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Global Youth Unemployment Crisis Addressed At Davos

Written by Ken Gaebler
Published: 1/27/2012

WEF gathering in Davos calls for innovative solutions to prevent an entire generation of workers being turned away from the global workforce.

At the WEF Annual Meeting in Davos, Switzerland, the ManpowerGroup (NYSE:MAN) and other forum participants are drawing attention to the need for more innovative solutions to the youth unemployment crisis, citing the potential for an entire generation to be excluded from the global workforce.

Employment Trends for Young People

This call comes on the heels of a report by the International Labor Organization (ILO) earlier this week in which it was revealed that 74.8 million youth aged 15-24 were unemployed in 2011. Globally, young job candidates are approximately three times more likely to be unemployed than adults, a fact that is underscored by a current youth unemployment rate of 12.7% -- a full percentage point higher than the pre-recession rate.

"As business demand has slowed down, there have been fewer opportunities due to shrinking numbers of entry-level positions, and because there is a mismatch between the skills workforce entrants possess and the specific skills businesses require," said Jeff Joerres, ManpowerGroup Chairman and CEO. "This creates a dangerous scenario where young people are being locked out of the learning curve and their ability to contribute to society is significantly diminished."

Although the root causes of youth unemployment are complex, employers consistently cite lack of experience as a significant factor in their decision to hire adults rather than younger applicants. During challenging economic times, many employers are unwilling to take on chance on inexperienced young workers, many of which lack the communication or critical thinking skills to effectively market themselves to employers.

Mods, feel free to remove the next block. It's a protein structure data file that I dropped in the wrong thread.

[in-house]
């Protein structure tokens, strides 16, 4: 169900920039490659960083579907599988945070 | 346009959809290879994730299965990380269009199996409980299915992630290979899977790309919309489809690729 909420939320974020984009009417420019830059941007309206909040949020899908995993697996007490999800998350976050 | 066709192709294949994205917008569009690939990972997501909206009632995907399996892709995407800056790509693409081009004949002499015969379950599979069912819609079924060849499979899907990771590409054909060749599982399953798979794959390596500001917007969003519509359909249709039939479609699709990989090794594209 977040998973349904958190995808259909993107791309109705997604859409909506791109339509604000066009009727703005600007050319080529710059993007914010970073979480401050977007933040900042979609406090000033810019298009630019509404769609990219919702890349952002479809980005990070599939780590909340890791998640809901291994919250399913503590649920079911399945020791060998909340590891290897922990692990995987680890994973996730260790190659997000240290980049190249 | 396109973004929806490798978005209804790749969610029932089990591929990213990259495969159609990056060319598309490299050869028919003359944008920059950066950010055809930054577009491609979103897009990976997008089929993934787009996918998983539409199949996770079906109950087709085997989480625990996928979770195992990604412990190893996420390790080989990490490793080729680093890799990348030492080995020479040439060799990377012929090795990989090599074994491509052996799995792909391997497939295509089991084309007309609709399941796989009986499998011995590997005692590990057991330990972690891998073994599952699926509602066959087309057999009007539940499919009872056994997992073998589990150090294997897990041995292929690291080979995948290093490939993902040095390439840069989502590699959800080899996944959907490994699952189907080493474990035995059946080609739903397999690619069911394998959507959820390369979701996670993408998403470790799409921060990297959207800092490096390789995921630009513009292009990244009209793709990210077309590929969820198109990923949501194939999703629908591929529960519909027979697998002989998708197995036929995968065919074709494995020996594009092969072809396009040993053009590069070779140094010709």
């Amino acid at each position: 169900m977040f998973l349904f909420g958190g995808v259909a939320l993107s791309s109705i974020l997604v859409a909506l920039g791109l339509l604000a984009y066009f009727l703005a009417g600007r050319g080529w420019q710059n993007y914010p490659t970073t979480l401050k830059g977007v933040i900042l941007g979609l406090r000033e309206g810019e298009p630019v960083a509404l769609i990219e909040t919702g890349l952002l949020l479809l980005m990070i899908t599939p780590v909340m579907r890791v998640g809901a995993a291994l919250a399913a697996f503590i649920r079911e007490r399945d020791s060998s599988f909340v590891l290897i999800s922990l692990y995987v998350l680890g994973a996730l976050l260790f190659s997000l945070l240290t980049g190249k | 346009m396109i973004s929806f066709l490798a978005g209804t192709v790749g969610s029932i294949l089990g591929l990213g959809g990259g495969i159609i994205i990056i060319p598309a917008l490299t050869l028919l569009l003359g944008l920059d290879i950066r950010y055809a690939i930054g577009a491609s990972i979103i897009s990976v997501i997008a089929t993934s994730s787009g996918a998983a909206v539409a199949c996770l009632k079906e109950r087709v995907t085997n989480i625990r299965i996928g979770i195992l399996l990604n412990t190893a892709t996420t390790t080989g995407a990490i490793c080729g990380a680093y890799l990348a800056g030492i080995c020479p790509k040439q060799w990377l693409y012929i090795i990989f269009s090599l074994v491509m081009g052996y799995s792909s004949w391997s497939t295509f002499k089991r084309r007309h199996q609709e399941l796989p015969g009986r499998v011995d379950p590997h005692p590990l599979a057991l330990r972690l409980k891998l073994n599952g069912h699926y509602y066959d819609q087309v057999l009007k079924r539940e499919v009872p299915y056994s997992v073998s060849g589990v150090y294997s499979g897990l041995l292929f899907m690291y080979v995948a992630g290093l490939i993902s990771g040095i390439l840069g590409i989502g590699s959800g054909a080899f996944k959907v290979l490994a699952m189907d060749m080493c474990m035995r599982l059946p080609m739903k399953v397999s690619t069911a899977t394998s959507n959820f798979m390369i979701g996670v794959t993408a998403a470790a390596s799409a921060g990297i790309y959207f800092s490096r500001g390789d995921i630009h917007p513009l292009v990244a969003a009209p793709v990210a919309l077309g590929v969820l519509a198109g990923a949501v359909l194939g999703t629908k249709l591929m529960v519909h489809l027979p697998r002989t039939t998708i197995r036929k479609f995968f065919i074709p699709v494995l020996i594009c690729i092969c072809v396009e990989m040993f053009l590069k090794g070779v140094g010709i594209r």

To avoid the exclusion of an entire generation of young people from the labor market, it will be necessary for both young people and private sector employers to identify more innovative solutions to the youth hiring crisis. For example, WEF's Global Shapers, is a network of individuals aged between 20-30 who have an entrepreneurial track record and work collaboratively to promote opportunities for young workers and encourage young entrepreneurs. Similarly, WEF's TEN Youth Project encourages emerging multinational companies to train, employ and mentor young people.

"The scale of this issue requires a dedicated and focused effort to succeed, and there is shared responsibility among all stakeholders to nurture a fresh generation of skilled talent where currently one does not exist," said Joerres. "We can create opportunities for youth by incentivizing entrepreneurship within the public and private sectors, along with providing the required tools and training to ensure they acquire the skills they need to make themselves more appealing to employers."

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